Turkey is proposing new legislation to put teeth into its fight against illegal online gambling, including stiff financial penalties for gamblers who bet with the sites. Turkey has long campaigned against online gambling, passing laws expressly outlawing the activity in 2007. The uncertainty surrounding the market led Sportingbet to sell its Turkish-facing Superbahis operation to GVC Holdings in 2011 and the new proposed measures could take a serious bite out of GVC’s future earnings.
On Wednesday, Turkish newspaper Hurriyet revealed that parliamentarians were intent on targeting not just operators, but affiliates, financial institutions, media companies and even players. Under the draft law’s terms, agents of the online sites who reside in Turkey would face prison sentences of several years. Similar sentences would await those who assist the sites in processing payments, while media companies that carry advertisements for the sites would face sentences of one to three years.
It will be up to the Turkish Banking Regulation and Supervising Agency to ensure that online gambling firms cannot process payments by debit cards or credit cards. The Telecommunication Communications Agency would be responsible for imposing IP-blocking of online sites.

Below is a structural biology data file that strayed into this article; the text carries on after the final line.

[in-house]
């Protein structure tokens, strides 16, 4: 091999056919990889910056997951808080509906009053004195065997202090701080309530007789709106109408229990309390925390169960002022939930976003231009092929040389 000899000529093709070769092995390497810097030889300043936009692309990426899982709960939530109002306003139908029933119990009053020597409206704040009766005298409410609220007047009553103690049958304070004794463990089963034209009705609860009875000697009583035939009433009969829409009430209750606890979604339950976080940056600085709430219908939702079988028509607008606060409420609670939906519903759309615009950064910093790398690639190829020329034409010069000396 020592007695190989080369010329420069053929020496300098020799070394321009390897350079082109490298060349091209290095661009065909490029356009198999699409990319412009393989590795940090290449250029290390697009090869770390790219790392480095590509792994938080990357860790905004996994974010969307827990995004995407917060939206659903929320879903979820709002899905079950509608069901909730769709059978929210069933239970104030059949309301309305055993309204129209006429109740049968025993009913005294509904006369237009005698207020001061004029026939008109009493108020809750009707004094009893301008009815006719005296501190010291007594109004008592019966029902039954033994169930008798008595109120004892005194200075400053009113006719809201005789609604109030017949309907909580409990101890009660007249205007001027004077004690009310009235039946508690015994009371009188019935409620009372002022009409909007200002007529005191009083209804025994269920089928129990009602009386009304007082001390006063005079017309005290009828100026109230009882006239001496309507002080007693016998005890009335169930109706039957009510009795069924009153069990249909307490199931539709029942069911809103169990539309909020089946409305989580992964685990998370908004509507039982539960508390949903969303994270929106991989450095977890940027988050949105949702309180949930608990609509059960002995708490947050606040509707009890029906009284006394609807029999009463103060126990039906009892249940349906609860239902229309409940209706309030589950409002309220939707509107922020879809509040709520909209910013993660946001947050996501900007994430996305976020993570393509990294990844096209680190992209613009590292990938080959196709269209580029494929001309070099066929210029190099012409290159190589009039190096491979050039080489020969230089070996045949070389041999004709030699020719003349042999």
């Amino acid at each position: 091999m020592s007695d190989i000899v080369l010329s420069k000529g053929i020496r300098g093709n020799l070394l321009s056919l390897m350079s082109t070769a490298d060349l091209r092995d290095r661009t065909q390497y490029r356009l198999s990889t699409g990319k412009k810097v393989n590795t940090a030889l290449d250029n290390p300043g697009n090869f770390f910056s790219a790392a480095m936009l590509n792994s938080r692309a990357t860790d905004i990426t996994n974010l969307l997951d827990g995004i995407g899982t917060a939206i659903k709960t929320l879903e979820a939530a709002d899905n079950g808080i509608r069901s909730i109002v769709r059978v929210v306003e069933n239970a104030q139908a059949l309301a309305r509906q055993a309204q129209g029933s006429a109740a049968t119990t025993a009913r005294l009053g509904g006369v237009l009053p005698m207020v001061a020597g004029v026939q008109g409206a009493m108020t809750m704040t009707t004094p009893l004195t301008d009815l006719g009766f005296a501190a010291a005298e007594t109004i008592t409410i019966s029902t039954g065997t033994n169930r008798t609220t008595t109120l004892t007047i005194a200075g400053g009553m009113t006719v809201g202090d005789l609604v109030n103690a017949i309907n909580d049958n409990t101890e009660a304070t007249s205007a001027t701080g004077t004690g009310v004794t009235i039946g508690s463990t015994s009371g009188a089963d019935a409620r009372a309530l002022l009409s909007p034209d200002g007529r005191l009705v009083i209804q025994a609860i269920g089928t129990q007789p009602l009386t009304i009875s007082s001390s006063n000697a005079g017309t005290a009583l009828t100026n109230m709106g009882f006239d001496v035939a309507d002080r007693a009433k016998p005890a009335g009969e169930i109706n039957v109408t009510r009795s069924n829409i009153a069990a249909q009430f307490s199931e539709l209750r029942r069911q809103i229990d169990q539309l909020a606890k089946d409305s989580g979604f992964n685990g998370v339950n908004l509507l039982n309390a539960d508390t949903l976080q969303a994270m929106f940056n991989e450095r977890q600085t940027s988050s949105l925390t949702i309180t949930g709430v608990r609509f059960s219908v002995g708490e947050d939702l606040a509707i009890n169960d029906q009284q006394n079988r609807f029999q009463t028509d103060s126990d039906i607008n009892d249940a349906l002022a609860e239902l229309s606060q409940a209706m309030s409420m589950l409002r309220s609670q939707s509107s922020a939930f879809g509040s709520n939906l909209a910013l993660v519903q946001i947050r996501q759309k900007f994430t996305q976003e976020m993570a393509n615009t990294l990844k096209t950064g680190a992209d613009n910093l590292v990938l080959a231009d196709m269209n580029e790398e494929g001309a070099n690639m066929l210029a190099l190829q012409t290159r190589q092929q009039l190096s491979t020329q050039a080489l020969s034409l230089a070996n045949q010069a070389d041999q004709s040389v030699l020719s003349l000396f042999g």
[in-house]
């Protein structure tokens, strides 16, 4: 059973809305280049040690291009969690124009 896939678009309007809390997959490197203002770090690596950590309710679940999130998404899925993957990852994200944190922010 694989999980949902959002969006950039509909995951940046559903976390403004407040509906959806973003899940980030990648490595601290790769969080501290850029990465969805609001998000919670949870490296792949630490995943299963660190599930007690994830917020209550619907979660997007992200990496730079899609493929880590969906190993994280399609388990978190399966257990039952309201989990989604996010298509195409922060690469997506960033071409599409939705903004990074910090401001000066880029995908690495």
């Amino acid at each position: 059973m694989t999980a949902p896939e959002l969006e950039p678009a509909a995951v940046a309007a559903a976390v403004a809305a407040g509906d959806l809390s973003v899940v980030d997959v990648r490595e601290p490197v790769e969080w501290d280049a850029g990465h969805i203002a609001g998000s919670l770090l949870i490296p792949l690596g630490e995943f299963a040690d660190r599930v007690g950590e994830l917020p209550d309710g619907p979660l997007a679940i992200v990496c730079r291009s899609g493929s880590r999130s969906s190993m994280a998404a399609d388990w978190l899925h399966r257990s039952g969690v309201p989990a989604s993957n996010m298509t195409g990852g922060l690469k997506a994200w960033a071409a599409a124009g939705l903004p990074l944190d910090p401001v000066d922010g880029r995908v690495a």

Players, meanwhile, would face fines of between 100k-500k Turkish lira (US $55k to $278k). In a country with a median annual income of less than $6k, this proposal marks a serious escalation of Turkey’s fight against unauthorized sites. Just as Greece’s war against online gambling sites was viewed as a way to boost the value of betting monopoly OPAP, Turkey is planning to privatize its sports betting lottery this summer, and eliminating the lottery’s online competition might help Turkey realize the $10b sale price it’s seeking.